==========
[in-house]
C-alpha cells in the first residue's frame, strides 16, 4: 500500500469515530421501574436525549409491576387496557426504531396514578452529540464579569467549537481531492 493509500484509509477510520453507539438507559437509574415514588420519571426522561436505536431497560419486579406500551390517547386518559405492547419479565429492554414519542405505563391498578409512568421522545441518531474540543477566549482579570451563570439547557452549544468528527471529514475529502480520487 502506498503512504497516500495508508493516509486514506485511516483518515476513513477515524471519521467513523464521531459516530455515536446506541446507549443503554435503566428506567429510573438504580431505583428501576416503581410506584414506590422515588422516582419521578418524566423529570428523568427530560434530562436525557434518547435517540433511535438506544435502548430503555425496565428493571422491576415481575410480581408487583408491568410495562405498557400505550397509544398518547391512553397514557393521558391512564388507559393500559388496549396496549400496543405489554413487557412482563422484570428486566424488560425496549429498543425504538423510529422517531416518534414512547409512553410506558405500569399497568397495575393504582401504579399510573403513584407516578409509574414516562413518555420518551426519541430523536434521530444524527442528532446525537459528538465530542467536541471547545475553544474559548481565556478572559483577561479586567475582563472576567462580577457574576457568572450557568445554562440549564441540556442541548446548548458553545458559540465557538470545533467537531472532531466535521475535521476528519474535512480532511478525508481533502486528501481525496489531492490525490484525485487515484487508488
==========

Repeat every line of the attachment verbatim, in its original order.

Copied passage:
[in-house]
C-alpha cells in the first residue's frame, strides 16, 4: 500500500469515530421501574436525549409491576387496557426504531396514578452529540464579569467549537481531492 493509500484509509477510520453507539438507559437509574415514588420519571426522561436505536431497560419486579406500551390517547386518559405492547419479565429492554414519542405505563391498578409512568421522545441518531474540543477566549482579570451563570439547557452549544468528527471529514475529502480520487 502506498503512504497516500495508508493516509486514506485511516483518515476513513477515524471519521467513523464521531459516530455515536446506541446507549443503554435503566428506567429510573438504580431505583428501576416503581410506584414506590422515588422516582419521578418524566423529570428523568427530560434530562436525557434518547435517540433511535438506544435502548430503555425496565428493571422491576415481575410480581408487583408491568410495562405498557400505550397509544398518547391512553397514557393521558391512564388507559393500559388496549396496549400496543405489554413487557412482563422484570428486566424488560425496549429498543425504538423510529422517531416518534414512547409512553410506558405500569399497568397495575393504582401504579399510573403513584407516578409509574414516562413518555420518551426519541430523536434521530444524527442528532446525537459528538465530542467536541471547545475553544474559548481565556478572559483577561479586567475582563472576567462580577457574576457568572450557568445554562440549564441540556442541548446548548458553545458559540465557538470545533467537531472532531466535521475535521476528519474535512480532511478525508481533502486528501481525496489531492490525490484525485487515484487508488